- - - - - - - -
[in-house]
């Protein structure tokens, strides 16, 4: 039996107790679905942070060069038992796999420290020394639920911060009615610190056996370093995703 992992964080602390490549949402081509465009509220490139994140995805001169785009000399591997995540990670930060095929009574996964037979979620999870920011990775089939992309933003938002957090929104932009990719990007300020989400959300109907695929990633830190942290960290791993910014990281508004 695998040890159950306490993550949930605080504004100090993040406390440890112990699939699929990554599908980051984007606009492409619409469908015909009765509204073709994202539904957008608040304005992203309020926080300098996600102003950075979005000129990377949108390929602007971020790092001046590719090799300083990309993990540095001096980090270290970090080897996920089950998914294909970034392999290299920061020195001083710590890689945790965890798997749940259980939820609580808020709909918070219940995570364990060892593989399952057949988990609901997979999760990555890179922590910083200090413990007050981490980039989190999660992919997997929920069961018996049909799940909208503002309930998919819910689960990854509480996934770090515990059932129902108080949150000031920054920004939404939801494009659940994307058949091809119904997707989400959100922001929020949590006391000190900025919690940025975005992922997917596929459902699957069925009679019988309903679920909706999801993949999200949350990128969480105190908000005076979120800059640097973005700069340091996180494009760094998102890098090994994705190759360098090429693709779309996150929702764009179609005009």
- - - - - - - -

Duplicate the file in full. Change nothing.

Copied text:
[in-house]
């Protein structure tokens, strides 16, 4: 039996107790679905942070060069038992796999420290020394639920911060009615610190056996370093995703 992992964080602390490549949402081509465009509220490139994140995805001169785009000399591997995540990670930060095929009574996964037979979620999870920011990775089939992309933003938002957090929104932009990719990007300020989400959300109907695929990633830190942290960290791993910014990281508004 695998040890159950306490993550949930605080504004100090993040406390440890112990699939699929990554599908980051984007606009492409619409469908015909009765509204073709994202539904957008608040304005992203309020926080300098996600102003950075979005000129990377949108390929602007971020790092001046590719090799300083990309993990540095001096980090270290970090080897996920089950998914294909970034392999290299920061020195001083710590890689945790965890798997749940259980939820609580808020709909918070219940995570364990060892593989399952057949988990609901997979999760990555890179922590910083200090413990007050981490980039989190999660992919997997929920069961018996049909799940909208503002309930998919819910689960990854509480996934770090515990059932129902108080949150000031920054920004939404939801494009659940994307058949091809119904997707989400959100922001929020949590006391000190900025919690940025975005992922997917596929459902699957069925009679019988309903679920909706999801993949999200949350990128969480105190908000005076979120800059640097973005700069340091996180494009760094998102890098090994994705190759360098090429693709779309996150929702764009179609005009």